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Dry Mouth - What You Should Know


Updated May 28, 2014

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Part 1 of 4 - What Is Dry Mouth?
Teenage girl drinking water
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Dry mouth is a condition related to having insufficient saliva. The medical term for dry mouth is xerostomia. Everyone has a dry mouth occasionally, especially when nervous, upset, or under stress.

Dry mouth is not a normal part of aging. If you have a dry mouth all or most of the time, it can be uncomfortable and can lead to serious health problems. If you think you have dry mouth, see your dentist or doctor. There are things you can do to get relief.

Dry Mouth: More Than Uncomfortable

  • Dry mouth can be a sign of certain diseases or conditions, such as Sjogren's syndrome.
  • Dry mouth can cause difficulties in tasting, chewing, swallowing, and speaking.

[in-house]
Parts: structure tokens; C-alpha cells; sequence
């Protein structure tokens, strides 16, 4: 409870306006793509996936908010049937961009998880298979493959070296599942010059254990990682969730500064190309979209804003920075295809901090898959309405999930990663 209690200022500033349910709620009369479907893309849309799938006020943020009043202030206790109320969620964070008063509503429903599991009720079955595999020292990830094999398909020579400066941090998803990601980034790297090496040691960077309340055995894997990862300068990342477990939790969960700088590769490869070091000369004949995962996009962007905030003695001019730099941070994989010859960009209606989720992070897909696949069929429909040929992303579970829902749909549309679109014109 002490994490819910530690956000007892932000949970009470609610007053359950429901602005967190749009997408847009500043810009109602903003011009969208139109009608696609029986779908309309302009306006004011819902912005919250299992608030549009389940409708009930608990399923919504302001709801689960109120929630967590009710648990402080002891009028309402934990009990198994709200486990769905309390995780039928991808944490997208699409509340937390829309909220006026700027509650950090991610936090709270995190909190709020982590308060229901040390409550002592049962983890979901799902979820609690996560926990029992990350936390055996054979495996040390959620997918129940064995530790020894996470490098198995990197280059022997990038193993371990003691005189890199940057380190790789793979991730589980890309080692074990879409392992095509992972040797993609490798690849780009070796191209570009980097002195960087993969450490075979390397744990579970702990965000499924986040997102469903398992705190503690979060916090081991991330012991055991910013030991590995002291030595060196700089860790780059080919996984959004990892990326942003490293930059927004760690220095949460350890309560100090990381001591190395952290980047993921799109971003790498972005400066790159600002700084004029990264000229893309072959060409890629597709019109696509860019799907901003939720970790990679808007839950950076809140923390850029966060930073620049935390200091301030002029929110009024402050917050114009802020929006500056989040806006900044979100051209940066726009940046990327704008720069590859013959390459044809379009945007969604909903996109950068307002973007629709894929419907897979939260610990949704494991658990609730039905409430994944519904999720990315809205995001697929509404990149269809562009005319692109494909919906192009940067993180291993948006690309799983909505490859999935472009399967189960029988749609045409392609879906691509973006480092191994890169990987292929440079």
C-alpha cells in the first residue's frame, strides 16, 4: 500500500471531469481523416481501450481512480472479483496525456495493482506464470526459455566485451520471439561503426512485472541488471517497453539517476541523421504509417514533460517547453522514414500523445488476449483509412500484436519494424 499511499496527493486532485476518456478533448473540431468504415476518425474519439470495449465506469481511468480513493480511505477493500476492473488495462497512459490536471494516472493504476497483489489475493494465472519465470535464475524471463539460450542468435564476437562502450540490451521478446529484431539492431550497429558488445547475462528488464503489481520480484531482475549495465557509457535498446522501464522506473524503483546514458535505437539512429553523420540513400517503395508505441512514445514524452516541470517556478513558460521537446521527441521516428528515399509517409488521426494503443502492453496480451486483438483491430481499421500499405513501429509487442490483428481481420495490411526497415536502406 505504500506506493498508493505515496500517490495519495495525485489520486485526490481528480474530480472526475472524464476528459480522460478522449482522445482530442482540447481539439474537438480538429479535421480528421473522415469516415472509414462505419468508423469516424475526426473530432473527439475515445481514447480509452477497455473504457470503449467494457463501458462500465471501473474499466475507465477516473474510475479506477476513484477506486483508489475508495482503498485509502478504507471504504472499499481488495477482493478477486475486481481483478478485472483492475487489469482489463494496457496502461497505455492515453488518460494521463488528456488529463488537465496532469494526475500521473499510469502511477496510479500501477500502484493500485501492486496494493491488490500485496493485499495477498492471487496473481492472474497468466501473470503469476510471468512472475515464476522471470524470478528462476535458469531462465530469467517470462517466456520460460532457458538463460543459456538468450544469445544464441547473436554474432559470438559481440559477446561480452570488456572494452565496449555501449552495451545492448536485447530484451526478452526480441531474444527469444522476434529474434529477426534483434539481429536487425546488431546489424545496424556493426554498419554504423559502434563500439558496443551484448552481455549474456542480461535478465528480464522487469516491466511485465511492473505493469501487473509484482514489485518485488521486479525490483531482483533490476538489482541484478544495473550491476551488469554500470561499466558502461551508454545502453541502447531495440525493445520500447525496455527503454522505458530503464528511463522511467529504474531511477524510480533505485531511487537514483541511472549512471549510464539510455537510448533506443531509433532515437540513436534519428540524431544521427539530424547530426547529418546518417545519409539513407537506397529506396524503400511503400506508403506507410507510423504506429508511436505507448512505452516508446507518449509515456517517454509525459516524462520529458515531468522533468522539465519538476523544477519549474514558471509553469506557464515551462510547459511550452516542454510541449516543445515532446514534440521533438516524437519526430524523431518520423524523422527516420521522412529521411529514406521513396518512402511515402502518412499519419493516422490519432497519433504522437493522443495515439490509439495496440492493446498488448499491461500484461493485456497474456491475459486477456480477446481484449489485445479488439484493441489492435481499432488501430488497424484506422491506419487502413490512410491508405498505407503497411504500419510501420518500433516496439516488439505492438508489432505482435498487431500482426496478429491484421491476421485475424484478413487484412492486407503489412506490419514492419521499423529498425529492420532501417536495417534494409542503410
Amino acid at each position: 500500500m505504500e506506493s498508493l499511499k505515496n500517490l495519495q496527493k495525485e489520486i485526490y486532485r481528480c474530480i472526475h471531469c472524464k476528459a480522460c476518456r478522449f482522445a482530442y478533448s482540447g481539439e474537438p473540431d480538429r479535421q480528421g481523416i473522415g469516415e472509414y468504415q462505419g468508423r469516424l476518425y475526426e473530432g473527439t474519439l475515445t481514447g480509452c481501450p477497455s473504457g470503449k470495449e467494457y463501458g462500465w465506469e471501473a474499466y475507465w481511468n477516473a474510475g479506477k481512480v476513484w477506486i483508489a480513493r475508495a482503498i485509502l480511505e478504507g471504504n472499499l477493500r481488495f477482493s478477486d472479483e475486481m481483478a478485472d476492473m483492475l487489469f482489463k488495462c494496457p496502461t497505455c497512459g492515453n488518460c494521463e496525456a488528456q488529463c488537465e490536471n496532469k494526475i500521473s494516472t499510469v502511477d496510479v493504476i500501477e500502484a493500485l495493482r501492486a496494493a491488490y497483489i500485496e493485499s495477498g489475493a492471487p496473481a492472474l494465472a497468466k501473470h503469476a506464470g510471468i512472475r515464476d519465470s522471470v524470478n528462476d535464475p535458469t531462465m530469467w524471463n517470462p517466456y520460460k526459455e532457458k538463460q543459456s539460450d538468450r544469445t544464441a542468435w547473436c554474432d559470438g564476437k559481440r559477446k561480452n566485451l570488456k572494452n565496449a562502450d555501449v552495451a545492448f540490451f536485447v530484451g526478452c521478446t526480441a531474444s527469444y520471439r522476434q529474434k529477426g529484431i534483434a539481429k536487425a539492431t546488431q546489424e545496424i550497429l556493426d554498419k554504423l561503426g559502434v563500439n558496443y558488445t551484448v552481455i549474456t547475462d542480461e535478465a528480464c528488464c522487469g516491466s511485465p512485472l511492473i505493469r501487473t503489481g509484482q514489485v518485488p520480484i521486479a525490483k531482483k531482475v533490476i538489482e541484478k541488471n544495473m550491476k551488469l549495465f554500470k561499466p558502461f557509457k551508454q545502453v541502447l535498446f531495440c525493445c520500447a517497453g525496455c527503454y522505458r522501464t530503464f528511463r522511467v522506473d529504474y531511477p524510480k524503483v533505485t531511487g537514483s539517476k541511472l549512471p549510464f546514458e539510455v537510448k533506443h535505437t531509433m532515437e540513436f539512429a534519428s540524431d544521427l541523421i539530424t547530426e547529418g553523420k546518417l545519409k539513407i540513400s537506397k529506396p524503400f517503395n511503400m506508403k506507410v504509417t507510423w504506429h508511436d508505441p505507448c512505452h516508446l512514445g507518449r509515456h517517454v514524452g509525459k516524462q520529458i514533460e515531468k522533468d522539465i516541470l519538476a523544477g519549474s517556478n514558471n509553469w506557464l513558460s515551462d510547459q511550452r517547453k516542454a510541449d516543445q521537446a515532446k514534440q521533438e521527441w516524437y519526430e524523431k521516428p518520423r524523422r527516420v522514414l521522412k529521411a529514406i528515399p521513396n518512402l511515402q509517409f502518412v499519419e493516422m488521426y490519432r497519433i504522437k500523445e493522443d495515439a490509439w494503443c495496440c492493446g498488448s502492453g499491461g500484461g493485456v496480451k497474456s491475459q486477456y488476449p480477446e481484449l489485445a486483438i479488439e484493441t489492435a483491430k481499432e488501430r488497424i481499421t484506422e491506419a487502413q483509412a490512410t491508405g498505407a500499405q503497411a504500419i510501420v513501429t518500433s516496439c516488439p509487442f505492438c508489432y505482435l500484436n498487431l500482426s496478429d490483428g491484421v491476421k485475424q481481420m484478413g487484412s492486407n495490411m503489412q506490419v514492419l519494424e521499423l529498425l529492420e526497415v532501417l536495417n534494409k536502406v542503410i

• Dry mouth can increase your chance of developing dental decay and other mouth infections.
  • Dry mouth can be caused by certain drugs or medical treatments.

Saliva does more than keep the mouth wet:

  • Saliva helps digest food.
  • It protects teeth from decay.
  • It prevents infection by controlling bacteria and fungi in the mouth.
  • It makes it possible for you to chew and swallow.

Symptoms of Dry Mouth

  • sticky, dry feeling in the mouth
  • trouble chewing, swallowing, tasting, or speaking
  • burning feeling in the mouth
  • dry feeling in the throat
  • cracked lips
  • dry, tough tongue
  • mouth sores
  • mouth infections

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